Chiropractor Fred Deutsch is working hard against the assisted suicide initiative, which hasn’t even made the ballot yet. He spoke this morning in Sioux Falls, and he put a letter in yesterday’s Watertown Public Opinion claiming that Oregon’s law legalizing assisted suicide for certain terminally ill patients makes suicide increase in the general population:
In Oregon, which legalized assisted suicide 20 years ago, the over-all suicide rates are 40% higher in the general public than the national average. This is consistent with what’s called suicide contagion [Fred Deutsch, letter to the editor, Watertown Public Opinion, 2017.08.04].
Deutsch’s error here is similar to the fallacious conclusion that legalizing marijuana drives up marijuana usage. Oregon has legalized marijuana, but its rate of marijuana usage exceeded the national average before that legal change. Similarly, Oregon has legalized assisted suicide in a few limited cases, but Oregonians were killing themselves more frequently than the national average for years before passage of its “Death with Dignity” Act:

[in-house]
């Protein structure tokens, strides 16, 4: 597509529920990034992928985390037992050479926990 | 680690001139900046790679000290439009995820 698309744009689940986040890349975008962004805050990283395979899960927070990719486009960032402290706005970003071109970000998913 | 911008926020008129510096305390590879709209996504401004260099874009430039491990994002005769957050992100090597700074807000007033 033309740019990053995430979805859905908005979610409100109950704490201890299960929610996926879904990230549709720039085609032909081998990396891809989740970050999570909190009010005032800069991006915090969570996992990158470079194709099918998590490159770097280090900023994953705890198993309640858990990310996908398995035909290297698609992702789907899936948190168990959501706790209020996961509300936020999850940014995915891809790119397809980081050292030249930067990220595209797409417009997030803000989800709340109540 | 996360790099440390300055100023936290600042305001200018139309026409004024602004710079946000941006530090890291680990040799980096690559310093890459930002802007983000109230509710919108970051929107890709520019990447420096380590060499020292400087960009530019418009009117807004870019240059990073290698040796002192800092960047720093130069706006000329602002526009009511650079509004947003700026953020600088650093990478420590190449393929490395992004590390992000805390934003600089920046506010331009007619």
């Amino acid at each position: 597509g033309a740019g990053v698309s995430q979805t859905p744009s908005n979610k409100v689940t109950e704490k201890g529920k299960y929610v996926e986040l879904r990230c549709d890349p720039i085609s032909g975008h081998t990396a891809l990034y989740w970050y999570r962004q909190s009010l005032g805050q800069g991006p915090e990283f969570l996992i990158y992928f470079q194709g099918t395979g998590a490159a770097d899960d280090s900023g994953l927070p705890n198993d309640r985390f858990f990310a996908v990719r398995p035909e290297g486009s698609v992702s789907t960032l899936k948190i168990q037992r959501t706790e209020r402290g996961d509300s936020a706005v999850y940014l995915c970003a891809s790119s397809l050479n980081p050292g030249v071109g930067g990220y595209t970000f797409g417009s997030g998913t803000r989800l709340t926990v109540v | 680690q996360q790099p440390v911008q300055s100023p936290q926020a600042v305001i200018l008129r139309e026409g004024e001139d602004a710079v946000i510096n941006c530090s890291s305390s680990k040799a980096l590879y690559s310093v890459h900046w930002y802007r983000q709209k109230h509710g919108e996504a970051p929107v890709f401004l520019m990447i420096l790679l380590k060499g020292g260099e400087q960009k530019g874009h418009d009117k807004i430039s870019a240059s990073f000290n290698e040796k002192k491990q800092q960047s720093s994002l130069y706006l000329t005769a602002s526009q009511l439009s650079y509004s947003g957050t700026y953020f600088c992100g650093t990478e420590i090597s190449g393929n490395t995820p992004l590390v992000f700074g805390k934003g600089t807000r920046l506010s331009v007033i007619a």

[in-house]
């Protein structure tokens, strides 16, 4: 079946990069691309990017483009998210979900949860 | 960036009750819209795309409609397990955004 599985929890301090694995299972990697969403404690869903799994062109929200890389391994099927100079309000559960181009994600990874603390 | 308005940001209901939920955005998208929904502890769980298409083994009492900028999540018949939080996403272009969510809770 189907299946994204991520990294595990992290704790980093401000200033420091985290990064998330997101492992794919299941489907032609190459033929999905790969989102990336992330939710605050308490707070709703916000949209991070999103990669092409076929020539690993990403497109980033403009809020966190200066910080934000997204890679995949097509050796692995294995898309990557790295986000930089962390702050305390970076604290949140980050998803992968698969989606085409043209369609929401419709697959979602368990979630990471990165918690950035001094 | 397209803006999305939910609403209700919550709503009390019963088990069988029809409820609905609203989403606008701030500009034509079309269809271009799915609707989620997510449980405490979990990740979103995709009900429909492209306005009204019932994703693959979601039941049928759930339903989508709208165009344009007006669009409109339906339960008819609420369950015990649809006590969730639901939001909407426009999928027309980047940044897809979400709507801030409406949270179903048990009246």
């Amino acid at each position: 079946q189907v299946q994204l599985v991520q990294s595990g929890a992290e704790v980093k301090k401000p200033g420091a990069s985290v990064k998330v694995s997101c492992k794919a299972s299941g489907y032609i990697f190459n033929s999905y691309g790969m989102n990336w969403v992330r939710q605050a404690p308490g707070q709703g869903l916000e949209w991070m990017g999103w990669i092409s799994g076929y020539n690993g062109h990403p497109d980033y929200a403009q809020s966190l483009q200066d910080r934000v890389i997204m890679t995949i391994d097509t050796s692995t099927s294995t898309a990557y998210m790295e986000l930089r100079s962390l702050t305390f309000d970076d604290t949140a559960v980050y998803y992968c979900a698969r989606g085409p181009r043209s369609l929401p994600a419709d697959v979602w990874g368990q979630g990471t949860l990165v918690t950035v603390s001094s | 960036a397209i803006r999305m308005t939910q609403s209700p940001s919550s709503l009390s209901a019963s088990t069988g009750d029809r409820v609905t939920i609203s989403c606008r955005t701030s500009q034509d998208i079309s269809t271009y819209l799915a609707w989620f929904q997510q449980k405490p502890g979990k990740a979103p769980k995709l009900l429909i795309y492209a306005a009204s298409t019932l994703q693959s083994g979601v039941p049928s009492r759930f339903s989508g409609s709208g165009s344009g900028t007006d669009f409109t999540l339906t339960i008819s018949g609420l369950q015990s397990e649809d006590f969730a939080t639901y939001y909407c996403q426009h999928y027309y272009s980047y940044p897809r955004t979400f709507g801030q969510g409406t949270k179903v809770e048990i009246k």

In both cases, it is at least as logical to deduce that greater prevalence of the practice in question may have led to legalization of the practice as it is to contend, as Deutsch does, that legalization of the practice led to its greater prevalence.
Deutsch also notes that South Dakota “already ranks 7th in the nation for suicide deaths.” He gives no source, but the CDC ranked us 17th in 2014, not far behind 11th-place Oregon (rates: 17.1 suicide deaths per 100K population in South Dakota, 18.6 in Oregon, a difference 9%). Only three other states had legalized assisted suicide by 2014: two of them, Montana and Vermont, had higher suicide rates than Oregon; the third, Washington, had a lower suicide rate than South Dakota.